Git Superprojects & Mercurial Forests

git-logologo-droplets-50I know most of the world is still trying to grok distributed SCM while it is something that I have simply come to expect. I probably should write up something about Git and Mercurial to help bridge the gap between my mindset and where most people probably (currently) are, as this writing will show my complete acceptance of the distributed model. But that article will have to wait as I am actually trying to grok how to use these tools in more advanced ways.

So today, I've decided I need to string together separate, generally unrelated projects as dependencies of a project I'm working on. As an example of what I'm talking about, I have a project that depends on the Sparkle Update Framework for Mac OS X and also Lua. It would be nice to coordinate everything together. There are two pieces to this. One part is getting the build system to understand how to build everything including the dependencies and how to create the proper final .app bundle. The other part is getting the SCM system to connect all the components even though they are separate projects.

So first a word on the build system. I am using Xcode. I have separate independent Xcode projects for Lua, Sparkle, and my project. In my project, I use the cross-project dependency feature (or whatever you call it) that allows my Xcode project to include and reference other Xcode projects. I have decided that I will keep all 3 projects in separate directories, but all as peers at the same directory level. I let Xcode use relative paths to reference the other projects.

This pretty much works fine except for one really annoying aspect which is a bug. I have 'Copy Files Build Phases' setup in my project's settings to copy the frameworks and executables from the dependent Xcode projects (Lua and Sparkle) into my application's bundle. Xcode will let me drag-and-drop the Products from the dependent Xcode projects into the Copy Files Build Phases. But when I actually build, Xcode fails to copy these files because it is being stupid and looking for the files in a location relative to my project instead of the location relative to the dependent project. I filed a bug almost 2 years ago about this (22 months ago), and it hasn't been touched. The bug id is 4487731. This one really irks me.

So the other aspect is the SCM and what this article is really about. So I've been using both Git and Mercurial, trying to figure out which one I like more. Both have their strengths and weaknesses and I still haven't committed to one. So the next challenge is how to do this.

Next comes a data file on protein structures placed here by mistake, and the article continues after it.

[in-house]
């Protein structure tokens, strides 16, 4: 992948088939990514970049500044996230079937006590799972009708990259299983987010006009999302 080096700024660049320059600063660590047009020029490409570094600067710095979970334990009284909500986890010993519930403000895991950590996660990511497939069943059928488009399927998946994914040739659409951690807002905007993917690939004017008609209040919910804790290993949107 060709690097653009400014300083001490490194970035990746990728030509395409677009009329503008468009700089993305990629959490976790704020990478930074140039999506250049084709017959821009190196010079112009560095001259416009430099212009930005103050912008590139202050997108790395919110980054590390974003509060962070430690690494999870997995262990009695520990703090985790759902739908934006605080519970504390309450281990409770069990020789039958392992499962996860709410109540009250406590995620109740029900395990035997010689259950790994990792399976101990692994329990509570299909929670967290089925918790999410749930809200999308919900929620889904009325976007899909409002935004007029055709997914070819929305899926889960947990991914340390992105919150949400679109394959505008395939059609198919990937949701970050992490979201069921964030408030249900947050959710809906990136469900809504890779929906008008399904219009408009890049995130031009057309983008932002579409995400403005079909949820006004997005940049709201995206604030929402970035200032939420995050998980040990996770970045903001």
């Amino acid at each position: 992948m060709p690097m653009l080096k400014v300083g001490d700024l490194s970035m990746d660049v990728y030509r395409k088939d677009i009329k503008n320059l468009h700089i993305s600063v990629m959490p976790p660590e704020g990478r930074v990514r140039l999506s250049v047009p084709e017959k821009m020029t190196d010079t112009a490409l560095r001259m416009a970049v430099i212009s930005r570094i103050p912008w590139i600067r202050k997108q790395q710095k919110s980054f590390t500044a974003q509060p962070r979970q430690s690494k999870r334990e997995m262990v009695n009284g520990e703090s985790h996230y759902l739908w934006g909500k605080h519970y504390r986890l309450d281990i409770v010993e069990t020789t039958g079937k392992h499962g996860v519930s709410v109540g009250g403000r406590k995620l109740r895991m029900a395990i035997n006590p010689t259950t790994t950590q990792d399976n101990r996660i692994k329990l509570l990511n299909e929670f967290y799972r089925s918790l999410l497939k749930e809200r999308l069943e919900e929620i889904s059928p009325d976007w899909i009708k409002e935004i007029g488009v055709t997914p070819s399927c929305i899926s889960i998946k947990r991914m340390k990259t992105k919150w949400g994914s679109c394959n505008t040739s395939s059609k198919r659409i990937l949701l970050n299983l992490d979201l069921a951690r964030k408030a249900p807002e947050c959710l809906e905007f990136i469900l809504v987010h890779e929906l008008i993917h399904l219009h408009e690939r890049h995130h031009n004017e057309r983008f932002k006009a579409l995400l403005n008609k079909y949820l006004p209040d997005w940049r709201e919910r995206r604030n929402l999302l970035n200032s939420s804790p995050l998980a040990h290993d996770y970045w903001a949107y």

In Git 1.5.3, a new feature called superprojects or submodules was introduced. This appears to be the way to do this in Git. There's a pretty good write up on how to use the feature here (Chapter 8 Submodules):

http://www.kernel.org/pub/software/scm/git/docs/user-manual.html#submodules

Unfortunately, it seems rather complicated to use, or maybe just more steps than I care to remember. I am also uneasy about how submodule add expects you to reference a different location with warnings about not using local URLs if you plan to publish. I'm rather confused by this. First, for now, I am predominantly local. However, if I want to change this later, I'm not sure what kind of trouble I will get into. Also, I had already laid out the dependency directories below the super directory. This is not allowed. It must be referenced from somewhere else to clone into the super directory. The command fails when I try any way.

Meanwhile, Mercurial doesn't seem to officially support this feature, but there is an extension called Forest that supports this. Unfortunately, this extension doesn't seem to be included with the OS X installer and I had to go hunting for it. Also, the documentation doesn't really say if there are problems/issues one should be aware of (reading into why it is not part of the official core).

http://www.selenic.com/mercurial/wiki/index.cgi/ForestExtension

After playing with both of these for a little bit, I found Git a little easier to setup and use compared to Mercurial in this feature. However, neither has really sunk in yet.


Update: (August 28, 2008)

I have posted a concrete example of how to setup and use a Git SuperProject and a Mercurial Forest. See the two articles entitled: 

Git Superproject and Submodules: A Real World Example (LuaDoc with CMake)

and

Mercurial Forests: A Real World Example (LuaDoc with CMake)


Update: (September 4, 2009)

I have posted a new followup example to Mercurial Forests using the new (experimental) Mercurial Subrepos feature.

Copyright © PlayControl Software, LLC / Eric Wing